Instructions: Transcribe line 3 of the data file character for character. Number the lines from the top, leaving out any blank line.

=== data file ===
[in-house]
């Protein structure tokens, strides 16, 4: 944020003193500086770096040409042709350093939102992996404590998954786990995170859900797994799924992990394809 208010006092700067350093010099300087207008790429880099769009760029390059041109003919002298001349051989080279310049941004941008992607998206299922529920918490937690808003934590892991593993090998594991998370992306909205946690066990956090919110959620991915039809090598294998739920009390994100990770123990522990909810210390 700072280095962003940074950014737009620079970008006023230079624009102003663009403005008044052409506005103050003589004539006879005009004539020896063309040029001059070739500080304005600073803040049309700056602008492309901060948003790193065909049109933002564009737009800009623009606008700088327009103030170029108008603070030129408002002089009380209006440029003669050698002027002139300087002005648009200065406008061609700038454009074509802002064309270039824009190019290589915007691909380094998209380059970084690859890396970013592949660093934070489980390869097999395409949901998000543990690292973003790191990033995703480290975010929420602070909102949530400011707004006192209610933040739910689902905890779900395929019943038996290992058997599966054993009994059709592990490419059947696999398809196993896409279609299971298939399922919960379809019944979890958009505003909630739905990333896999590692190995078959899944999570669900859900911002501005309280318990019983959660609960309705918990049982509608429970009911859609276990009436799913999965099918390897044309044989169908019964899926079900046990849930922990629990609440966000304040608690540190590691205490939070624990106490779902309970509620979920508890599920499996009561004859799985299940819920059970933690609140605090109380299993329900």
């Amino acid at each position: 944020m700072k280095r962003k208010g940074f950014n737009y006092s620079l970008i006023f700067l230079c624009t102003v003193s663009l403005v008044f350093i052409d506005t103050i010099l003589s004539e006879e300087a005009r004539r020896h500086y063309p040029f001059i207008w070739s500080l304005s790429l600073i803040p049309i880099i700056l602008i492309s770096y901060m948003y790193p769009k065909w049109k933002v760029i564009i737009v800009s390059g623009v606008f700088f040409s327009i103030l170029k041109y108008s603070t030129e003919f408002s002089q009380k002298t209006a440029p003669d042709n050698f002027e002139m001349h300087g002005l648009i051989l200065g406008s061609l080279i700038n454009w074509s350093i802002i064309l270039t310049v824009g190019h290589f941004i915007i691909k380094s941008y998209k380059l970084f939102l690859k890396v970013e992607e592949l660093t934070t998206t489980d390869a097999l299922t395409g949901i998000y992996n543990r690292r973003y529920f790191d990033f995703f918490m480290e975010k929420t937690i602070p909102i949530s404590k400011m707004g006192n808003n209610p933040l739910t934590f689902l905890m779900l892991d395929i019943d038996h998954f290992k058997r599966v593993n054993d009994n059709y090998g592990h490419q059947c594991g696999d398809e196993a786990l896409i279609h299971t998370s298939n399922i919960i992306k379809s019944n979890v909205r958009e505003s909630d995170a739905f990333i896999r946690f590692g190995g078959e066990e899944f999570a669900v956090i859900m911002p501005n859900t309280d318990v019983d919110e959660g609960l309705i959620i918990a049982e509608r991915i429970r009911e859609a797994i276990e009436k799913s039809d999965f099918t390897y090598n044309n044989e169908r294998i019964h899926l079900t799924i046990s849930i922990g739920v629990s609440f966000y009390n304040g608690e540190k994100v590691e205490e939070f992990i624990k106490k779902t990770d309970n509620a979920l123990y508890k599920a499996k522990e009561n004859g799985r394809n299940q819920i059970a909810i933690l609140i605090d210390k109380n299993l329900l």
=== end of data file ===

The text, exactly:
């Amino acid at each position: 944020m700072k280095r962003k208010g940074f950014n737009y006092s620079l970008i006023f700067l230079c624009t102003v003193s663009l403005v008044f350093i052409d506005t103050i010099l003589s004539e006879e300087a005009r004539r020896h500086y063309p040029f001059i207008w070739s500080l304005s790429l600073i803040p049309i880099i700056l602008i492309s770096y901060m948003y790193p769009k065909w049109k933002v760029i564009i737009v800009s390059g623009v606008f700088f040409s327009i103030l170029k041109y108008s603070t030129e003919f408002s002089q009380k002298t209006a440029p003669d042709n050698f002027e002139m001349h300087g002005l648009i051989l200065g406008s061609l080279i700038n454009w074509s350093i802002i064309l270039t310049v824009g190019h290589f941004i915007i691909k380094s941008y998209k380059l970084f939102l690859k890396v970013e992607e592949l660093t934070t998206t489980d390869a097999l299922t395409g949901i998000y992996n543990r690292r973003y529920f790191d990033f995703f918490m480290e975010k929420t937690i602070p909102i949530s404590k400011m707004g006192n808003n209610p933040l739910t934590f689902l905890m779900l892991d395929i019943d038996h998954f290992k058997r599966v593993n054993d009994n059709y090998g592990h490419q059947c594991g696999d398809e196993a786990l896409i279609h299971t998370s298939n399922i919960i992306k379809s019944n979890v909205r958009e505003s909630d995170a739905f990333i896999r946690f590692g190995g078959e066990e899944f999570a669900v956090i859900m911002p501005n859900t309280d318990v019983d919110e959660g609960l309705i959620i918990a049982e509608r991915i429970r009911e859609a797994i276990e009436k799913s039809d999965f099918t390897y090598n044309n044989e169908r294998i019964h899926l079900t799924i046990s849930i922990g739920v629990s609440f966000y009390n304040g608690e540190k994100v590691e205490e939070f992990i624990k106490k779902t990770d309970n509620a979920l123990y508890k599920a499996k522990e009561n004859g799985r394809n299940q819920i059970a909810i933690l609140i605090d210390k109380n299993l329900l």